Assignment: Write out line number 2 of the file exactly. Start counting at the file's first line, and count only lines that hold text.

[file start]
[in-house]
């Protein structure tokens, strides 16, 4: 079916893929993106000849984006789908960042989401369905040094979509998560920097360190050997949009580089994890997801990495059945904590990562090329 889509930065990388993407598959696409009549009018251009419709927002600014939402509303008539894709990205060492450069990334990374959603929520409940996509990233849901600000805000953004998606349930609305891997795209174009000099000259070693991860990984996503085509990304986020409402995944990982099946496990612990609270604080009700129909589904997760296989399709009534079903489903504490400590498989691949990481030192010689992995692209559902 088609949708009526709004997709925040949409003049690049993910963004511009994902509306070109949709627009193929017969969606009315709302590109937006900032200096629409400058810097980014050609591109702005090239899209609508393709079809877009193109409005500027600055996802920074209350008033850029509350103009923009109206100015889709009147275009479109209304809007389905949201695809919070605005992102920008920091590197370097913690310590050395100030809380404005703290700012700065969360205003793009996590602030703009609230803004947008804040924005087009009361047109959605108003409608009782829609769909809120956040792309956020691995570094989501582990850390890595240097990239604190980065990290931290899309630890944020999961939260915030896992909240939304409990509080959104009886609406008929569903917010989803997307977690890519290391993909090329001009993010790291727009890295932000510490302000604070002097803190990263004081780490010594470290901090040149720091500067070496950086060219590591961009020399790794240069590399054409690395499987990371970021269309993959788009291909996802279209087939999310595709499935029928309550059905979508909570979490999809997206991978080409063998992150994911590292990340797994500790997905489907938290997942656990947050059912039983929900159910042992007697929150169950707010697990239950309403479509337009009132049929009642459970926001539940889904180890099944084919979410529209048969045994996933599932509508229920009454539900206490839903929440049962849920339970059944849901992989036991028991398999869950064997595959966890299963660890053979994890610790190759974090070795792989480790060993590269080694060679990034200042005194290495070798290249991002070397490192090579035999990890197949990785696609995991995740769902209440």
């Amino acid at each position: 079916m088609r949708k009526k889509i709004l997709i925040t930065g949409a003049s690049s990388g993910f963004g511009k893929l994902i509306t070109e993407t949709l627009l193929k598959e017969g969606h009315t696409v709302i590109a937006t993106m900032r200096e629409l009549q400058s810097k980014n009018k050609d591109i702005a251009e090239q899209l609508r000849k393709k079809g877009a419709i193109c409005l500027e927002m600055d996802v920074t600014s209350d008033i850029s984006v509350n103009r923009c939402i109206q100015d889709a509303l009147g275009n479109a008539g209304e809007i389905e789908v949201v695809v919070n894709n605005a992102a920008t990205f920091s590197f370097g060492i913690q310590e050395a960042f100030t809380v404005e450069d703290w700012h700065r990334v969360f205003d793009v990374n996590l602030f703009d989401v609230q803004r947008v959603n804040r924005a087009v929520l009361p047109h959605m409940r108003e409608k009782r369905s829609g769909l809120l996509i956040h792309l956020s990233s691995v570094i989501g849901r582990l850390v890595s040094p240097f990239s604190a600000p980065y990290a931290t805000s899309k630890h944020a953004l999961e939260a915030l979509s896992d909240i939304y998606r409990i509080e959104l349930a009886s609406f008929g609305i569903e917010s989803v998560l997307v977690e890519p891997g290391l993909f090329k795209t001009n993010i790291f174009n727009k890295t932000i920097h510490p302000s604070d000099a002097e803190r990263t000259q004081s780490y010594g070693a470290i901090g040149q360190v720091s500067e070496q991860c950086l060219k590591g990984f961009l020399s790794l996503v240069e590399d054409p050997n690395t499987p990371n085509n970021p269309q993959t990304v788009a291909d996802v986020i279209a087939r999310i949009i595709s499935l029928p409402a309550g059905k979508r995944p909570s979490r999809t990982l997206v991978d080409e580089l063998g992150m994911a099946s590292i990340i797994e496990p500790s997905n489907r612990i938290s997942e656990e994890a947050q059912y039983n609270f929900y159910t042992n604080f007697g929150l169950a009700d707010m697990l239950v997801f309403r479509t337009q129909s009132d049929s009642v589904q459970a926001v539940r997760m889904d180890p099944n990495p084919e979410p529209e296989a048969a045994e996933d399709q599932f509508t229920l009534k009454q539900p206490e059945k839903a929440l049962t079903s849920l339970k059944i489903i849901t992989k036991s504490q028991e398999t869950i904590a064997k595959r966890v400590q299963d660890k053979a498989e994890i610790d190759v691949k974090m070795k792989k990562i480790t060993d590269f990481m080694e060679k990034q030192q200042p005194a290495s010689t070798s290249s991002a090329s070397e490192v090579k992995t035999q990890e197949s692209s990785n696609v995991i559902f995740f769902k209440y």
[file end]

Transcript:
């Protein structure tokens, strides 16, 4: 079916893929993106000849984006789908960042989401369905040094979509998560920097360190050997949009580089994890997801990495059945904590990562090329 889509930065990388993407598959696409009549009018251009419709927002600014939402509303008539894709990205060492450069990334990374959603929520409940996509990233849901600000805000953004998606349930609305891997795209174009000099000259070693991860990984996503085509990304986020409402995944990982099946496990612990609270604080009700129909589904997760296989399709009534079903489903504490400590498989691949990481030192010689992995692209559902 088609949708009526709004997709925040949409003049690049993910963004511009994902509306070109949709627009193929017969969606009315709302590109937006900032200096629409400058810097980014050609591109702005090239899209609508393709079809877009193109409005500027600055996802920074209350008033850029509350103009923009109206100015889709009147275009479109209304809007389905949201695809919070605005992102920008920091590197370097913690310590050395100030809380404005703290700012700065969360205003793009996590602030703009609230803004947008804040924005087009009361047109959605108003409608009782829609769909809120956040792309956020691995570094989501582990850390890595240097990239604190980065990290931290899309630890944020999961939260915030896992909240939304409990509080959104009886609406008929569903917010989803997307977690890519290391993909090329001009993010790291727009890295932000510490302000604070002097803190990263004081780490010594470290901090040149720091500067070496950086060219590591961009020399790794240069590399054409690395499987990371970021269309993959788009291909996802279209087939999310595709499935029928309550059905979508909570979490999809997206991978080409063998992150994911590292990340797994500790997905489907938290997942656990947050059912039983929900159910042992007697929150169950707010697990239950309403479509337009009132049929009642459970926001539940889904180890099944084919979410529209048969045994996933599932509508229920009454539900206490839903929440049962849920339970059944849901992989036991028991398999869950064997595959966890299963660890053979994890610790190759974090070795792989480790060993590269080694060679990034200042005194290495070798290249991002070397490192090579035999990890197949990785696609995991995740769902209440």